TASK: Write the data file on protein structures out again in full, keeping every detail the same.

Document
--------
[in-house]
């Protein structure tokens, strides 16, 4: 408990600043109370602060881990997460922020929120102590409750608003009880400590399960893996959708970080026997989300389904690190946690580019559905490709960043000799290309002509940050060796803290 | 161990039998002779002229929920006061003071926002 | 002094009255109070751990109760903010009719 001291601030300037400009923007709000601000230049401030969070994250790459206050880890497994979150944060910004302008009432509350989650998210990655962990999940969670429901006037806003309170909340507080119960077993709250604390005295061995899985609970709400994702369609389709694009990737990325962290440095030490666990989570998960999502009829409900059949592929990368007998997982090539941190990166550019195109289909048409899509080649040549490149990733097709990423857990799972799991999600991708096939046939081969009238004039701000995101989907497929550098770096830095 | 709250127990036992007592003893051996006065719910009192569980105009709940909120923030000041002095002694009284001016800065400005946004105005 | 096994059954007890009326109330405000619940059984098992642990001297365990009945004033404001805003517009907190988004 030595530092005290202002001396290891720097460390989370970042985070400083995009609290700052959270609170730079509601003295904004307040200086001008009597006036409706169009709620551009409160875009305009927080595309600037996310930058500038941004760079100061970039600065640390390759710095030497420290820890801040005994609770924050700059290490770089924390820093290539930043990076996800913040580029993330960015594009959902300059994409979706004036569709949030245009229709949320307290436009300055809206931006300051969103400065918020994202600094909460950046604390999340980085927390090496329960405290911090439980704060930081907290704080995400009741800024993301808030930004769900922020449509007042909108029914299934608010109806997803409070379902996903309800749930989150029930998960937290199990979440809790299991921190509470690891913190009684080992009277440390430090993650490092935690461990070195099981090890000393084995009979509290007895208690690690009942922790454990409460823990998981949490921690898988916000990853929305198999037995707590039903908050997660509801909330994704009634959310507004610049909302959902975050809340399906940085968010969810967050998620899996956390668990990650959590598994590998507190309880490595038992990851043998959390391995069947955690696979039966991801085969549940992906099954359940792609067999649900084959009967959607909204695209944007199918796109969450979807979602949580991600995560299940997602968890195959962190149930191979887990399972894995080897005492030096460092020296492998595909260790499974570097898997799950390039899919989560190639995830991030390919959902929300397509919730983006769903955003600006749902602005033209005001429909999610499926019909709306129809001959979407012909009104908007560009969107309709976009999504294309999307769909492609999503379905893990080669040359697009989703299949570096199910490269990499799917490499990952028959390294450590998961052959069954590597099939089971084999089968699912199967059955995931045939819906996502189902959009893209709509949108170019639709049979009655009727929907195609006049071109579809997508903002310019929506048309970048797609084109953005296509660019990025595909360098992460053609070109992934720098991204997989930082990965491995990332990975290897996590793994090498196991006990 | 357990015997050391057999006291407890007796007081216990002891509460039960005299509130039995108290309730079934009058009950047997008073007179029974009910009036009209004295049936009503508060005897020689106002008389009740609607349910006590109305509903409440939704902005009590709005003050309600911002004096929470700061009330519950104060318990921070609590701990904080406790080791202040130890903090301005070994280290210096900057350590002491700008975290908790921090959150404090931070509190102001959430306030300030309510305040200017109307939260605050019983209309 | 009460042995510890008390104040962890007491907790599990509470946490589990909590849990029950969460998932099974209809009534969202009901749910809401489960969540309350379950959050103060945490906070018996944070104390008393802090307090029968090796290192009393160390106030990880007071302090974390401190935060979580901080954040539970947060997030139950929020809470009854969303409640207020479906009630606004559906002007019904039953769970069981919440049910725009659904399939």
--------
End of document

[in-house]
């Protein structure tokens, strides 16, 4: 408990600043109370602060881990997460922020929120102590409750608003009880400590399960893996959708970080026997989300389904690190946690580019559905490709960043000799290309002509940050060796803290 | 161990039998002779002229929920006061003071926002 | 002094009255109070751990109760903010009719 001291601030300037400009923007709000601000230049401030969070994250790459206050880890497994979150944060910004302008009432509350989650998210990655962990999940969670429901006037806003309170909340507080119960077993709250604390005295061995899985609970709400994702369609389709694009990737990325962290440095030490666990989570998960999502009829409900059949592929990368007998997982090539941190990166550019195109289909048409899509080649040549490149990733097709990423857990799972799991999600991708096939046939081969009238004039701000995101989907497929550098770096830095 | 709250127990036992007592003893051996006065719910009192569980105009709940909120923030000041002095002694009284001016800065400005946004105005 | 096994059954007890009326109330405000619940059984098992642990001297365990009945004033404001805003517009907190988004 030595530092005290202002001396290891720097460390989370970042985070400083995009609290700052959270609170730079509601003295904004307040200086001008009597006036409706169009709620551009409160875009305009927080595309600037996310930058500038941004760079100061970039600065640390390759710095030497420290820890801040005994609770924050700059290490770089924390820093290539930043990076996800913040580029993330960015594009959902300059994409979706004036569709949030245009229709949320307290436009300055809206931006300051969103400065918020994202600094909460950046604390999340980085927390090496329960405290911090439980704060930081907290704080995400009741800024993301808030930004769900922020449509007042909108029914299934608010109806997803409070379902996903309800749930989150029930998960937290199990979440809790299991921190509470690891913190009684080992009277440390430090993650490092935690461990070195099981090890000393084995009979509290007895208690690690009942922790454990409460823990998981949490921690898988916000990853929305198999037995707590039903908050997660509801909330994704009634959310507004610049909302959902975050809340399906940085968010969810967050998620899996956390668990990650959590598994590998507190309880490595038992990851043998959390391995069947955690696979039966991801085969549940992906099954359940792609067999649900084959009967959607909204695209944007199918796109969450979807979602949580991600995560299940997602968890195959962190149930191979887990399972894995080897005492030096460092020296492998595909260790499974570097898997799950390039899919989560190639995830991030390919959902929300397509919730983006769903955003600006749902602005033209005001429909999610499926019909709306129809001959979407012909009104908007560009969107309709976009999504294309999307769909492609999503379905893990080669040359697009989703299949570096199910490269990499799917490499990952028959390294450590998961052959069954590597099939089971084999089968699912199967059955995931045939819906996502189902959009893209709509949108170019639709049979009655009727929907195609006049071109579809997508903002310019929506048309970048797609084109953005296509660019990025595909360098992460053609070109992934720098991204997989930082990965491995990332990975290897996590793994090498196991006990 | 357990015997050391057999006291407890007796007081216990002891509460039960005299509130039995108290309730079934009058009950047997008073007179029974009910009036009209004295049936009503508060005897020689106002008389009740609607349910006590109305509903409440939704902005009590709005003050309600911002004096929470700061009330519950104060318990921070609590701990904080406790080791202040130890903090301005070994280290210096900057350590002491700008975290908790921090959150404090931070509190102001959430306030300030309510305040200017109307939260605050019983209309 | 009460042995510890008390104040962890007491907790599990509470946490589990909590849990029950969460998932099974209809009534969202009901749910809401489960969540309350379950959050103060945490906070018996944070104390008393802090307090029968090796290192009393160390106030990880007071302090974390401190935060979580901080954040539970947060997030139950929020809470009854969303409640207020479906009630606004559906002007019904039953769970069981919440049910725009659904399939």